We are pleased to announce Shi Zhiying’s fifth solo exhibition at WHITE SPACE, entitled with the artist’s eponymous name, “Shi Zhiying,” which will open on October 29, 2022, and run through January 15, 2023. The exhibition will present Shi Zhiying’s latest oil on canvas from the “Gems and Mirrors” series.
In this new series of paintings, Shi continues her still life paintings with stones and gems as the subject matter, in which the “visible” and “invisibility,” the tug of war and integration between the material and the spiritual play essential roles in the inherent logic of her paintings. Compared with her previous works, the artist has incorporated vibrant colors into the overall picture.
With gems and stones of different forms, colors, and textures as the conduit, Shi Zhiying has rendered various figurative, pictorial expressions of the state of material existence. Unlike the scale of the images and objects that the viewer will perceive from these pictures, the prototypes of these precious stones and rocks are initially only tiny, fingertip-like existences in the corner of the artist’s studio window. The painter has to paint these details, which are challenging to see with the naked eye, at an elevated scale, and “translates” the continuous and subtle changes in light, texture, and color brought about over extended periods.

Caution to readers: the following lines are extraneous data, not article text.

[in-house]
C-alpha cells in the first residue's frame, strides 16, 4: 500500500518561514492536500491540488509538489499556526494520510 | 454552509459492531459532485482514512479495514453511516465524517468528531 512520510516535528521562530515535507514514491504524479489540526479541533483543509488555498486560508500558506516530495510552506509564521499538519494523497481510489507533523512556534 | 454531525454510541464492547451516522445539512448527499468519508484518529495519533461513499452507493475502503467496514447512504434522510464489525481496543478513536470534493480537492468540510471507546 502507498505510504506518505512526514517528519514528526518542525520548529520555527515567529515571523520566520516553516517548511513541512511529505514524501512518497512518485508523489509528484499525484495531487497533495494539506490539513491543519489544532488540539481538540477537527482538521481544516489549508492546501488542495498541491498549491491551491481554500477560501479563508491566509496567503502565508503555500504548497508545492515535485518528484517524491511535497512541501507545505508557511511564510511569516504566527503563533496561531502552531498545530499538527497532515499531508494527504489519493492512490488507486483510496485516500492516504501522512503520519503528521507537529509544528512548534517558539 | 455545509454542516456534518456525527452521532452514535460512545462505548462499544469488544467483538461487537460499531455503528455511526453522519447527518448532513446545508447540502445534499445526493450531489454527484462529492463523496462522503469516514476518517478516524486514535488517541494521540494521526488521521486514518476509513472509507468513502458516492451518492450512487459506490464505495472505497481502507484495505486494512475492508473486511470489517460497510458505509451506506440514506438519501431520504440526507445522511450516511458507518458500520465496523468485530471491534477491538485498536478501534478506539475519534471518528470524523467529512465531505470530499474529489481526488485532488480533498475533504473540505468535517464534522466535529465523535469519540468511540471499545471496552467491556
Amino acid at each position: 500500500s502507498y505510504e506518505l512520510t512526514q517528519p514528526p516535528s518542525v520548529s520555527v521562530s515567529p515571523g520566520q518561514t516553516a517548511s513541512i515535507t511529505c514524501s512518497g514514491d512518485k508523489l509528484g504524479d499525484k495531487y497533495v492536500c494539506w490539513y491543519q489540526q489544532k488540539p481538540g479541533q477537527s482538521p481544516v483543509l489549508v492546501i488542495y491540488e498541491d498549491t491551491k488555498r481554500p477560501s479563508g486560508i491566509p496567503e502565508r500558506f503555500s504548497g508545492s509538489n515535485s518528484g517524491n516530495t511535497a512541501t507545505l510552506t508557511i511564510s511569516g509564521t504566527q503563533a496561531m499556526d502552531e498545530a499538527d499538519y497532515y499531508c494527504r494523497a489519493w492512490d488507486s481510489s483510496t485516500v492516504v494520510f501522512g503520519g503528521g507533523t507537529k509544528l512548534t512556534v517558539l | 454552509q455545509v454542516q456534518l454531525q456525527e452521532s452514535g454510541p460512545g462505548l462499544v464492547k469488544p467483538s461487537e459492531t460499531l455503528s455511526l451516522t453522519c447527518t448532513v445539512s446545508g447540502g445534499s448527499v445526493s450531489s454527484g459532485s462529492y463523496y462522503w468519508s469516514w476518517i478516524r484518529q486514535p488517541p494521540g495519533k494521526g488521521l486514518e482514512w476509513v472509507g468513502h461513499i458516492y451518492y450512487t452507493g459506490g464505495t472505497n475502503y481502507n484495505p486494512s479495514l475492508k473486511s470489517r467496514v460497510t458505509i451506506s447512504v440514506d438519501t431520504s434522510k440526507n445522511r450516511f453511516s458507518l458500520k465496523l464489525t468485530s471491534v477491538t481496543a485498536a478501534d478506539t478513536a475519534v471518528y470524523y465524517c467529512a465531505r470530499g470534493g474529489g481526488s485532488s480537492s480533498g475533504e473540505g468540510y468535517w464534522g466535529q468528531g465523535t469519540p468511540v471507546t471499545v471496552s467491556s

Many of the works in the exhibition appear to have a similar structure at first glance. Still, under the artist’s brushwork, the vaguely different light and darkness, and the differences in texture rendered with painterly gestures and movements, create a very different sense of pictorial volume and breath. Through these paintings, the artist attempts to show the micro-variations of this texture, and to reflect the temporal nature of the creation and dissolution of things in these smooth, rhythmic paintings, capturing the highly gradual but continuous transformations that occur between matter, the picture plane and the state of perception.
Moreover, as the title of this series suggests, “Mirror,” in one way, indicates the surface on which the object (the gem) of reflection sits: the roundness of the pearl and the coarseness of the stone coexist harmoniously, with the mirror surface serving as a serene lake. In another, the mirror image underscores the artist’s original intention of exploring the external material world and responding to her inner spiritual world through the medium of painting.